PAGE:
Single-dose half-body irradiation (HBI), introduced for the palliation of pain from widespread bone metastases in adults, has proved to be successful. Relief is obtained in a high proportion of patients, with upwards of two-thirds experiencing complete relief. Onset of response is fast and clinically valuable duration varies from 5 to 20 weeks. Objective evidence of tumor regression is found less frequently. The dose-limiting toxicity has proved to be acute radiation pneumonitis, with bone marrow tolerance of lesser importance, in spite of the fact that many patients received previous local irradiation and/or chemotherapy. Palliative HBI has not become a valuable treatment in pediatric malignancies, because of a shorter metastatic phase. Pediatric tumors usually have shorter cell cycle times and are more responsive to systemic agents. Results are described in selected institutions, where HBI has been used in the treatment of pediatric malignancies. A single institution pilot study was undertaken at the Princess Margaret Hospital involving 17 patients with Ewing's sarcoma of bone, without overt metastases at diagnosis. Results to date have not been obviously different from overall survival in the first intergroup Ewing's sarcoma study. Overall, the treatment has been shown to be well tolerated and can be given entirely on an out-patient basis. When compared on a historical basis with a previous single dose total body irradiation study, the one year survival rate was increased. HBI appears to be a tolerable treatment, when given concurrently with or sequential to local and systemic treatment.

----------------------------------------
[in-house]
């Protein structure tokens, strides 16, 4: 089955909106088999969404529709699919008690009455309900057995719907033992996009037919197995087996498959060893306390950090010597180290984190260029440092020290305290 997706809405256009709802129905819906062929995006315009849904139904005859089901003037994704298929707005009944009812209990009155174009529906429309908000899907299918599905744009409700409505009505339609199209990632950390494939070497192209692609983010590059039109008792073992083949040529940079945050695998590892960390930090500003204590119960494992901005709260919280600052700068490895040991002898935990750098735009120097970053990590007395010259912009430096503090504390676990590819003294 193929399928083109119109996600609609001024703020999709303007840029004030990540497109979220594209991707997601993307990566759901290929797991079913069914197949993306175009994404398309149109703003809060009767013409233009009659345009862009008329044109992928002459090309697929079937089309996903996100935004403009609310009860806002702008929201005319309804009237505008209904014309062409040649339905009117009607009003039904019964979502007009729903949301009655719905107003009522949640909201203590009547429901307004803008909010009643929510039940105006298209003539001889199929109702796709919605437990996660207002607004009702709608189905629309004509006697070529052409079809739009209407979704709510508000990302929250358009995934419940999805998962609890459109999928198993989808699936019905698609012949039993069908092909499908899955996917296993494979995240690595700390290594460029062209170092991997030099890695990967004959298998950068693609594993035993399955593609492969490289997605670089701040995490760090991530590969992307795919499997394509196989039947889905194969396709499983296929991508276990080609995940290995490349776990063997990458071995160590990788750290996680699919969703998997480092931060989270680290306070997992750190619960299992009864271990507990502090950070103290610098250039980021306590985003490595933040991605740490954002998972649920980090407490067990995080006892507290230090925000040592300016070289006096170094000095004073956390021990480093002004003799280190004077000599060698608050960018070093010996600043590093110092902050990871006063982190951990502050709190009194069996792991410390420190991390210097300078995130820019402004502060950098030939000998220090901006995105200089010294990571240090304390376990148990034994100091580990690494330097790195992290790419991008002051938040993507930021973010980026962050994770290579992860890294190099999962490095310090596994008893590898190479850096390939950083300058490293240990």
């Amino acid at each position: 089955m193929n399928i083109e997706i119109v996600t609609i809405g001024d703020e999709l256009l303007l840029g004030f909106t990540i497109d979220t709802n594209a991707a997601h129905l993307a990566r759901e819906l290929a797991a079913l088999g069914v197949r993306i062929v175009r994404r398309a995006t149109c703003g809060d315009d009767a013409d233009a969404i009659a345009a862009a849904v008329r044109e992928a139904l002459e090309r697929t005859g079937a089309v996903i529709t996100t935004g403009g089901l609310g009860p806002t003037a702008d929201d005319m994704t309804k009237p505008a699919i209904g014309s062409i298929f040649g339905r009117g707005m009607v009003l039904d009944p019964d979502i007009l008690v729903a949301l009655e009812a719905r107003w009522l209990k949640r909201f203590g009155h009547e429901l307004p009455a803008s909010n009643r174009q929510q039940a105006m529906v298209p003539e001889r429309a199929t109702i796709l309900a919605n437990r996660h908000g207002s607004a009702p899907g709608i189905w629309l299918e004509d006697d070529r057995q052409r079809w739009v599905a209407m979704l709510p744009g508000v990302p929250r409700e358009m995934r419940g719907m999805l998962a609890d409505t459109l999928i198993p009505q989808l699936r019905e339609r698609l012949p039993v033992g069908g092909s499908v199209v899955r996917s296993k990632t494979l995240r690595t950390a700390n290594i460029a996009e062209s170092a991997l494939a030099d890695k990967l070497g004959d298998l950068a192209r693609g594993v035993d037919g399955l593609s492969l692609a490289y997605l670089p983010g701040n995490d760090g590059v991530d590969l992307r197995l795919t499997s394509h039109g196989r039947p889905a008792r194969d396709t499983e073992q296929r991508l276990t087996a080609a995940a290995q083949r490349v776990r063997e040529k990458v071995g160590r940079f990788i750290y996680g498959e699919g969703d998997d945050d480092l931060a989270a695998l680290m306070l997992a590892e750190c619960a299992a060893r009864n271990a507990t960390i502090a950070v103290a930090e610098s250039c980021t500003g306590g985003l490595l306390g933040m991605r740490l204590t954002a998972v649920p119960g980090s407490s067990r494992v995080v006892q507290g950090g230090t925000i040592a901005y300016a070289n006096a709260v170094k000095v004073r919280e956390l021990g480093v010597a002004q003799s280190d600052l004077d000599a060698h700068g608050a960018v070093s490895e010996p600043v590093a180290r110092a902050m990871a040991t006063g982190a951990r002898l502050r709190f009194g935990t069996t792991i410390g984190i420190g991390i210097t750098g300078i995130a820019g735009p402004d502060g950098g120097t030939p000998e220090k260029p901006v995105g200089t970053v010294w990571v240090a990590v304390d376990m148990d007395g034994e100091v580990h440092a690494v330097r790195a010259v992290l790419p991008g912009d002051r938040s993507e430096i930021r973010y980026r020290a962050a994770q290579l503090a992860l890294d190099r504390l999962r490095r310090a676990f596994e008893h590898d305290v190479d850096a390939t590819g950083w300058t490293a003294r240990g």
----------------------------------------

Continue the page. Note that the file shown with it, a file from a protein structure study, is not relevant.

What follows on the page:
|Number of pages||3|
|Journal||International Journal of Radiation Oncology, Biology, Physics|
|Publication status||Published - 1983|
- Ewing's sarcoma
- Palliative sequential HBI
- Sequential half-body irradiation (HBI)